"Leanna grew up in the city", Winslow continued, "but she has lived in the country and was looking for something that could drive the story and be believable. In a rural community stories stay in the community for a long time. People tell their stories the same way over and over again – almost word for word. The boy in the play was a fictional story but was based on the fear in the community during the Second World War when 'training school boys' worked the farms. One teacher had a training school boy who came into her school one day and said 'I didn't do it, I just want to let you know, I didn't do it'. There was story in the paper about a murder and that incident with the boy help generate the scene in the play where it is assumed he is guilty and tells the teacher he didn't do it."
Ewart Rokosh (Will Lamond) arrives at the school house straight out of training school. Tall, lanky, awkward, he captures the attention of Miss Linton. She nurtures the boy slowly and patiently and quietly gives him the support he needs. When Rokosh rescues a school mate, a younger boy being taunted by bullies, he suffers a cut from a knife in the squabble. He is unfairly labeled a "cutter". He falls into silence, troubled by the twists and turns of insecurity and accusation. It is the poetic words he writes down for Miss Linton that lifts him above the ordinary. Words that inspire Miss Linton to nurture his budding literary talent. Words that lead him to finally leave the community and go out on his own.
School House also has some outrageously funny moments. When inspector Colonel Burnet, played by Robert Winslow with Gilbert and Sullivan flair, arrives at the school house to check up on Miss Linton's teaching, he lines up the boys and girls into military formation and issues commands to the children on how to straighten up and fly right. The youngsters, of course, haven't the slightest idea of what he is talking about and just do what they are told. Well, that's one way to leave no child behind.
I asked Winslow about how the people in the community felt about being connected to the material. "There is a real familiarity here," he said. "It sort of validates their culture and existence. People are saying their stories are important but also that there is a playwright here. A playwright that is not just doing antidotes but is actually creating a story with some hard hitting material in it. This "cutting" phenomenon is now a problem with teenagers. It has relevance today. Although we love our community, who do we exclude and who do we include? I never want to underestimate country people because we think their not going to get it", Winslow added.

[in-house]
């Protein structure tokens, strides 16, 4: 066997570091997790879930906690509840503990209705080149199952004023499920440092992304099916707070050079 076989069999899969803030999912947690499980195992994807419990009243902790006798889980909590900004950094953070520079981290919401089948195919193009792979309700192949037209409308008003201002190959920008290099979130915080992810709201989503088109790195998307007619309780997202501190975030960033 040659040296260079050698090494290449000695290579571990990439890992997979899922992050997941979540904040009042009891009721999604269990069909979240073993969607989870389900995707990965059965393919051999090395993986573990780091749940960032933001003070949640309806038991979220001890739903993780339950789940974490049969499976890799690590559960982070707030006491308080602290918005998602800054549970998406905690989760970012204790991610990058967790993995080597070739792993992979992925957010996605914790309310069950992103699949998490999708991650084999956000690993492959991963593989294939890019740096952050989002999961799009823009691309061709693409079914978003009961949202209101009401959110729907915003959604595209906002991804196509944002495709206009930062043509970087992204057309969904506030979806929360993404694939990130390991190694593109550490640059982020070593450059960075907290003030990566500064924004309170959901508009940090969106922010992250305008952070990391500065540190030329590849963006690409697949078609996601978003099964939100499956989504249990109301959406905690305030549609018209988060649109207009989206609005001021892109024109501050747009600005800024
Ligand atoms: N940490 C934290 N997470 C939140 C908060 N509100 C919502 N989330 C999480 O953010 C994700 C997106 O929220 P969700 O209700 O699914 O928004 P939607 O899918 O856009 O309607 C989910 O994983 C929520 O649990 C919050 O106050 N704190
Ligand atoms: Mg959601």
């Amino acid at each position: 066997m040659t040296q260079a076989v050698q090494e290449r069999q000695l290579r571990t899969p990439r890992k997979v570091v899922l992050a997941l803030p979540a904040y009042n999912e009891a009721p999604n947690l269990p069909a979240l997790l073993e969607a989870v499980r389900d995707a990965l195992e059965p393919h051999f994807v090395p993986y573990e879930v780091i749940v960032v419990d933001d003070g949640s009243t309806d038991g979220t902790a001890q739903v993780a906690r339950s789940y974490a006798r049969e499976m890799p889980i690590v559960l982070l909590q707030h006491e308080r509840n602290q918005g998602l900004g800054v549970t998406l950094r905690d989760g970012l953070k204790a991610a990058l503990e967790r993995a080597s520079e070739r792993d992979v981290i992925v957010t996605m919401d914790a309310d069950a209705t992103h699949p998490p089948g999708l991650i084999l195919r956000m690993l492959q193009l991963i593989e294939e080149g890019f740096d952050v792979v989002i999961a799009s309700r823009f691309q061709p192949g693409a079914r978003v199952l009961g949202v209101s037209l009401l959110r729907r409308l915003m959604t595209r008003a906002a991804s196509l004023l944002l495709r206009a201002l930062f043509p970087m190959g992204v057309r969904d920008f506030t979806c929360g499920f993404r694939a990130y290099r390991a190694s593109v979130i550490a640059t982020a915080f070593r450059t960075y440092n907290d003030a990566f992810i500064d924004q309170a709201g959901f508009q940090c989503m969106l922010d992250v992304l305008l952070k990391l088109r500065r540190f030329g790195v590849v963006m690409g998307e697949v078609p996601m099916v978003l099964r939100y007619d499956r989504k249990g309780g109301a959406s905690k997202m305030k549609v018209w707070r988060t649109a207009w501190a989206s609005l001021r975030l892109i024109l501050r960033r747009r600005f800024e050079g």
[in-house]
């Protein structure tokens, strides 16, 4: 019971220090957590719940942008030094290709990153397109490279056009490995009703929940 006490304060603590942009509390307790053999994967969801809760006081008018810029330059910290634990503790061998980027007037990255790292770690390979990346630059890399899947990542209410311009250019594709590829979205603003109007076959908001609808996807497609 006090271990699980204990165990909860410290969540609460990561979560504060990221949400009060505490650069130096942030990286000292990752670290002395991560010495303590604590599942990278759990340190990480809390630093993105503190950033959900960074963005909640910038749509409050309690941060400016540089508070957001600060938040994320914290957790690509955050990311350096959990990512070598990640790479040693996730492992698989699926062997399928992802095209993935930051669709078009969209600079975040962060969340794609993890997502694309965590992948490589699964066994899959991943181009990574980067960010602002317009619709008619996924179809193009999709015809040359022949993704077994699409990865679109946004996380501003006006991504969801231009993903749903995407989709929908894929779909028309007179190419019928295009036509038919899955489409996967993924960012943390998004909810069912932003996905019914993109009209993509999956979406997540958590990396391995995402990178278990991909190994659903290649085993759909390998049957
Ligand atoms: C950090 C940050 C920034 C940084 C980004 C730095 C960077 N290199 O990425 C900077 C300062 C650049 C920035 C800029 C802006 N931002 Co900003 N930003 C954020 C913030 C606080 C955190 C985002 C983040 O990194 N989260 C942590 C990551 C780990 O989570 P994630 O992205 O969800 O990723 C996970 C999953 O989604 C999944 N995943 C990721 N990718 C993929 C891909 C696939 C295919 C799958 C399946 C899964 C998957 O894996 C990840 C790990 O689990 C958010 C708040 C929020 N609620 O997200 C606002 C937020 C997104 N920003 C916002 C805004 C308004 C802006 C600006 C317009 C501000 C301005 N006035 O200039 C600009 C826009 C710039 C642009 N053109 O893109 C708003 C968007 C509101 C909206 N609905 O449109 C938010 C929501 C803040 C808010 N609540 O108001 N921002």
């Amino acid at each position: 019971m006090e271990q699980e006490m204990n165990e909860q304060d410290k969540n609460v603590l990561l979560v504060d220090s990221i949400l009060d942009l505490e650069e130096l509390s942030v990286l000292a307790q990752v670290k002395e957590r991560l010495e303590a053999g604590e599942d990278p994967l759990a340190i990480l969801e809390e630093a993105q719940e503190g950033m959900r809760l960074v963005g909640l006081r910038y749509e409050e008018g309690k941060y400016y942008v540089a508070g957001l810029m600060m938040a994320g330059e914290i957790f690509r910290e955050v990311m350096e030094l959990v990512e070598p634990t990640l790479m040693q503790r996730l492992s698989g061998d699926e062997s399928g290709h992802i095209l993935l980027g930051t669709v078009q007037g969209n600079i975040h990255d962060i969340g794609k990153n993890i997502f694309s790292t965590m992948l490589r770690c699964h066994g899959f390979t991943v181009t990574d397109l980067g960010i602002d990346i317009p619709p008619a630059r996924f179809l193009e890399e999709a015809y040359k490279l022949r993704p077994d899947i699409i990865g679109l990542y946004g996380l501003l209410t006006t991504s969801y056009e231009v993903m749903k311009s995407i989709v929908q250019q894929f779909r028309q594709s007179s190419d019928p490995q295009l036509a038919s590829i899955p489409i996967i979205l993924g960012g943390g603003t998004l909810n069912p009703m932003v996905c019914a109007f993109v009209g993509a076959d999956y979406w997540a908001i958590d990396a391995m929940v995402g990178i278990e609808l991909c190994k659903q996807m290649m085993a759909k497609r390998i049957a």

School House started and ended with two large masked and costumed Ortolans breaking out from behind the barn. Two big fat Ortolans pecking away at each other to keep their proper order intact. A suggestive theatrical metaphor that was not fully explored, but the effect was arresting.
Winslow grew up in a high school that was "a gym, a library and a big room." "Like the kid in the play," he said, "what kind of opportunities do you have when you grow up in a place like this? How do you get out? What kind of artistic work can you do when you are young?".
The next play at the Fourth Line Theatre is about a murder that took place in Ontario told by a group of vaudeville performers, Beautiful Lady, Tell Me. Sixty music cues and songs of the period, along with Gilbert and Sullivan music, and original music written for the play. Winslow and his troupe explore the values of historical periods, without necessarily celebrating them. Fourth Line Theatre celebrates an event, and brings it to life, but, as Winslow comments, "it is always important to put it into a perspective". And that perspective apparently is growing.